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Everybody has story to tell – a story that venerates the significant, yet meaningful, moments of their lives which cultivate the ideals comprising the very essence of their moral fibers. I’m going to begin this piece by briefly recounting my story…not out of a sense of narcissism or conceitedness, but rather as a means to a noble end. If I haven’t already scared you off, then keep reading…I promise it’ll be worth your while.

I’ve had a very interesting childhood. I grew up in a typical Iranian-Jewish family consisting of 23 first-cousins, 5 uncles, 4 aunts, parents who were (and who still are) in a loving marriage, two goldfish named Tom and Jerry, and a younger sister who – for better or for worse – always considered me to be an ideal role model. However, my childhood was somewhat atypical: I was by no means a quiet kid…and, as a teenager, my occasional rowdiness continually gave rise to a myriad of after-school detentions and referrals to the principal’s office.

Despite my boisterousness, I always excelled in my schoolwork while also managing to make plenty of close friends. I earned straight ‘A’s in school; I was a starting forward on my middle-school basketball team; and I received flattering notes and prank calls from the occasional “secret admirer”. All of this essentially translated to a rather-seamless childhood, right?

Wrong. All throughout my early-youth, and well into my adolescence, I grew up with the worst possible speech disorder imaginable: I was a stutterer. The stutter wasn’t just something that reared its ugly head whenever I became “nervous” or “anxious”. Rather the overt signs of my speech impediment were as unremitting as monsoon rains of South Asia: they were characterized by nothing less than perpetual cycles of tense pauses and blocked speech. Needless to say, my stutter had a significant impact on my self-confidence for a variety of reasons – not the least of which was the fact that a widespread ignorance of my ordeal ultimately fed into peoples’ derisions and misconceptions of me. As such, I was always disinclined to participate in class discussions, or to otherwise approach my teachers with any pressing questions that I may have had.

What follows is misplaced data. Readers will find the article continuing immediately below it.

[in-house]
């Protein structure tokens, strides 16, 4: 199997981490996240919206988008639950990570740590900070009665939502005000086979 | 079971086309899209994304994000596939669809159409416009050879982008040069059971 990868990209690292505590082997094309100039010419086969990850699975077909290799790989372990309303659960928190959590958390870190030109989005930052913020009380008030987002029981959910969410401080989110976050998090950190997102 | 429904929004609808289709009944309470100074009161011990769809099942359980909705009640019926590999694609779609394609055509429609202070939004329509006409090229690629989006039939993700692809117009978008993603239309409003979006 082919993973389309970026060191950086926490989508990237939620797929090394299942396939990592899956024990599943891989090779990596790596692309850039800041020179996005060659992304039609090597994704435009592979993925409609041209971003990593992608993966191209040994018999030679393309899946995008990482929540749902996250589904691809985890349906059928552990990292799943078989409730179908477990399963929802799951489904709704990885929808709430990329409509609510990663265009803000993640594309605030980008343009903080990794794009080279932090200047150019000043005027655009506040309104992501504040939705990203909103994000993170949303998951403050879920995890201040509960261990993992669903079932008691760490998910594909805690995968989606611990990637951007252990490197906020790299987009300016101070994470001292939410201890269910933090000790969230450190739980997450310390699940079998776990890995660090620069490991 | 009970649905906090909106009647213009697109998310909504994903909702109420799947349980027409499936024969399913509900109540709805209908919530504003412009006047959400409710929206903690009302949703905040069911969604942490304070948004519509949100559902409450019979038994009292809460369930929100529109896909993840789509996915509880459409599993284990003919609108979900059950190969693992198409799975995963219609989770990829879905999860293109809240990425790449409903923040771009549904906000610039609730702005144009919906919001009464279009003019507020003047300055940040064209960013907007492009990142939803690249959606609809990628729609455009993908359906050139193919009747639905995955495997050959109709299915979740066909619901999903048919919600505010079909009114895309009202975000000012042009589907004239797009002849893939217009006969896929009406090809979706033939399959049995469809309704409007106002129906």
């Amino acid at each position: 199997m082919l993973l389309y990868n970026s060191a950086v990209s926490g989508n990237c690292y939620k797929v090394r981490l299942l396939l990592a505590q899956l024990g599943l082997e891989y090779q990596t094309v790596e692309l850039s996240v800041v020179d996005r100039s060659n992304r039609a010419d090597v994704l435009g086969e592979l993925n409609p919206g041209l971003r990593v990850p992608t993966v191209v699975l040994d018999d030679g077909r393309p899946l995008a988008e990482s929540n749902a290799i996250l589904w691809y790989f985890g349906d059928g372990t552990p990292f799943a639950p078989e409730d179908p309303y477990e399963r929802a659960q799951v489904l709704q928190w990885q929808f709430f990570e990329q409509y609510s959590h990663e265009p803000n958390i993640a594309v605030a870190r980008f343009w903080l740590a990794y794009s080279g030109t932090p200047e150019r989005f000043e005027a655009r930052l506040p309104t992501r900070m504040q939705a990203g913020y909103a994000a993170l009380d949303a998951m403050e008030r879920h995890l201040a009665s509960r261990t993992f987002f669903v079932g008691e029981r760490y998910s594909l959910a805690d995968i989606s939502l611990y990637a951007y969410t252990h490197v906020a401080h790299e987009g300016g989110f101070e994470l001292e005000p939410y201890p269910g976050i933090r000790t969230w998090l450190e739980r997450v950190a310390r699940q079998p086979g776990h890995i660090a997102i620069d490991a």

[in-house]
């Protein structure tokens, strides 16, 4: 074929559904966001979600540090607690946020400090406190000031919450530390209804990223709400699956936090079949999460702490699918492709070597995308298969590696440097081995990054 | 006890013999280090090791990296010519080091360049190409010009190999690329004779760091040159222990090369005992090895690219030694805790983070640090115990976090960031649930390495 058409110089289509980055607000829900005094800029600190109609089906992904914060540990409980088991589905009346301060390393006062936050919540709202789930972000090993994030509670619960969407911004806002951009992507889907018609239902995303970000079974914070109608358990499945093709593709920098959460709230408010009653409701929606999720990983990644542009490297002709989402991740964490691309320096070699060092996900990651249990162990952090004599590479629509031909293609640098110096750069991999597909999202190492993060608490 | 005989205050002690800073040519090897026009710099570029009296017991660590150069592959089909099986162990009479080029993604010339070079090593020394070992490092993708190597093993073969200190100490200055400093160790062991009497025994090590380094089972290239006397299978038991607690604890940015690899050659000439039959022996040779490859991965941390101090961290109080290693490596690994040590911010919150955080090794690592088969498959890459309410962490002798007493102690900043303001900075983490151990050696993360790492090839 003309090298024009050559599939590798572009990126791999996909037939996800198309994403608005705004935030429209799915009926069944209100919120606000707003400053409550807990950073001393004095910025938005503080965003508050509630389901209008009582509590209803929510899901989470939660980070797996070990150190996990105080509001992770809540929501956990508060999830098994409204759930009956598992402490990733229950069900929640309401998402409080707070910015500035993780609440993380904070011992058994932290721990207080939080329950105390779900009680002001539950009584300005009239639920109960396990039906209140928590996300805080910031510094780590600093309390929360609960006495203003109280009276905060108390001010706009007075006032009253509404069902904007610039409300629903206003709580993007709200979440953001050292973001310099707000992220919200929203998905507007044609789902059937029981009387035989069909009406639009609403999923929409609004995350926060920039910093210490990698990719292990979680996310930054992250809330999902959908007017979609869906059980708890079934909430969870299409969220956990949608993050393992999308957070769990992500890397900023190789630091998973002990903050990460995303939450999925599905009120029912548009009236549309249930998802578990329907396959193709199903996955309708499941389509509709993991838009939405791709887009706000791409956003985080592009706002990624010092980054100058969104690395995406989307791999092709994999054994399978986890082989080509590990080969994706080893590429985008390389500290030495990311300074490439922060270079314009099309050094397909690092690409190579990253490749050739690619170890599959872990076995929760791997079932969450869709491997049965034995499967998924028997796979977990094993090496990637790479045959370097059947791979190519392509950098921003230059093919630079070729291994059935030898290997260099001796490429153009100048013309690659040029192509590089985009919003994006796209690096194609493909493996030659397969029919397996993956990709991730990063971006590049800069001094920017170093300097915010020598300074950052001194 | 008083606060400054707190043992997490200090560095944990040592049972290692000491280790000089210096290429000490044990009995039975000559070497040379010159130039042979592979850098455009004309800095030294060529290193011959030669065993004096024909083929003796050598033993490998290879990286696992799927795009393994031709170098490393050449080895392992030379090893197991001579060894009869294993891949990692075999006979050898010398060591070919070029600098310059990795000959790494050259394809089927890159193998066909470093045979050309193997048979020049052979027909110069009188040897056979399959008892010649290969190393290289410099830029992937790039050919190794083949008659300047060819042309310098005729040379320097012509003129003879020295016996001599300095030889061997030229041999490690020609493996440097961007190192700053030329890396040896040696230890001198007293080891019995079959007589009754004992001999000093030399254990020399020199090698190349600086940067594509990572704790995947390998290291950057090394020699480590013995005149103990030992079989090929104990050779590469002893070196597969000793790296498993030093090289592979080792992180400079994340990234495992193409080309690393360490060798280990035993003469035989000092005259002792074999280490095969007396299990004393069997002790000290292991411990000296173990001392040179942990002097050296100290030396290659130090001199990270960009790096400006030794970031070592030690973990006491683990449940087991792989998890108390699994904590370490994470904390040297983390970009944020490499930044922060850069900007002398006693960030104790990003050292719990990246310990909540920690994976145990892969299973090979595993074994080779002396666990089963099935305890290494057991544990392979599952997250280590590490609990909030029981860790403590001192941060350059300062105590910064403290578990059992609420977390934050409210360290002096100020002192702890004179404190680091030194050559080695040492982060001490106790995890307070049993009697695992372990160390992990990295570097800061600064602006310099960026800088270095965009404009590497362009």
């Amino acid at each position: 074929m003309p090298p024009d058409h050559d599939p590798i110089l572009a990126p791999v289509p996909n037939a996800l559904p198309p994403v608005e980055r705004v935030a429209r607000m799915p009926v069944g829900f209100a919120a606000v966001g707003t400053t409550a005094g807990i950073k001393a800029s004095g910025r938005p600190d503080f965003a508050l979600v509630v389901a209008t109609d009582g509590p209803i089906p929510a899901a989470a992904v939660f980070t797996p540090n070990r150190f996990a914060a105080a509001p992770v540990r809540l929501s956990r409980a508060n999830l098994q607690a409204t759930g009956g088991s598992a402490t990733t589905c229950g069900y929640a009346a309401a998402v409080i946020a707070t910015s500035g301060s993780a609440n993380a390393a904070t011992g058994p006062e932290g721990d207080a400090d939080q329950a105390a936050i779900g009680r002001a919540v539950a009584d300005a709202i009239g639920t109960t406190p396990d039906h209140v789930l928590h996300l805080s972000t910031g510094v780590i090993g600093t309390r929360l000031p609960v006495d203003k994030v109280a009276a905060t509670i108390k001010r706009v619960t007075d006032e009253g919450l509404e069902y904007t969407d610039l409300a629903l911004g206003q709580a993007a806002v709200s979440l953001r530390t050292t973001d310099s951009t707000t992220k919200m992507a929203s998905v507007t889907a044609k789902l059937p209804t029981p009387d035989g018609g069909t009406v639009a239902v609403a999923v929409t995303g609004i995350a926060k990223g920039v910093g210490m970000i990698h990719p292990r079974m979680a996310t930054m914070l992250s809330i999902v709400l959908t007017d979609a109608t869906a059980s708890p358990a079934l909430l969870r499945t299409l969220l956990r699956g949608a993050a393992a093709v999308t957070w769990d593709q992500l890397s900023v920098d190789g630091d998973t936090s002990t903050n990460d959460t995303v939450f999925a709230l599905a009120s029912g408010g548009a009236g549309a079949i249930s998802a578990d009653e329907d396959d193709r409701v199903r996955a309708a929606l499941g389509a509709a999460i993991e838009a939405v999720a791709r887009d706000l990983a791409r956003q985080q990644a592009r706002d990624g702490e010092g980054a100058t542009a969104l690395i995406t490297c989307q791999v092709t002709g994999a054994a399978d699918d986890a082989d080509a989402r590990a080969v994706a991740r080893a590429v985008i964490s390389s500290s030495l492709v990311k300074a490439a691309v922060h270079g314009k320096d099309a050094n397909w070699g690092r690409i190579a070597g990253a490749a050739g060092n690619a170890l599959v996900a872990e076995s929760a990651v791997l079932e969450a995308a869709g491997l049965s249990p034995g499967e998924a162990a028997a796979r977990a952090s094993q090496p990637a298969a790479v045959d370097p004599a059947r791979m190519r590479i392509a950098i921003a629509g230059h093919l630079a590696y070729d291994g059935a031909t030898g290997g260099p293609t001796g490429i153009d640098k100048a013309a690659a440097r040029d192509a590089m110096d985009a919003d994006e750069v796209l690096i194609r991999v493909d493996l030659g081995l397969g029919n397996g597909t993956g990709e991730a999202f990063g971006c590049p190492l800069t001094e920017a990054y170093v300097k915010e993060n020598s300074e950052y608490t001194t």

The twist in my story is that I am now a practicing attorney who can’t keep from talking: I argue fact-intensive cases in open court, I negotiate complex settlement agreements and, if need be, I present my arguments before a panel of twelve jurors (and anybody else who happens to be sitting in the courtroom gallery). If, twenty years ago, I had been asked whether I would be an attorney who speaks publicly for a living, my answer would have been a resounding “NO.”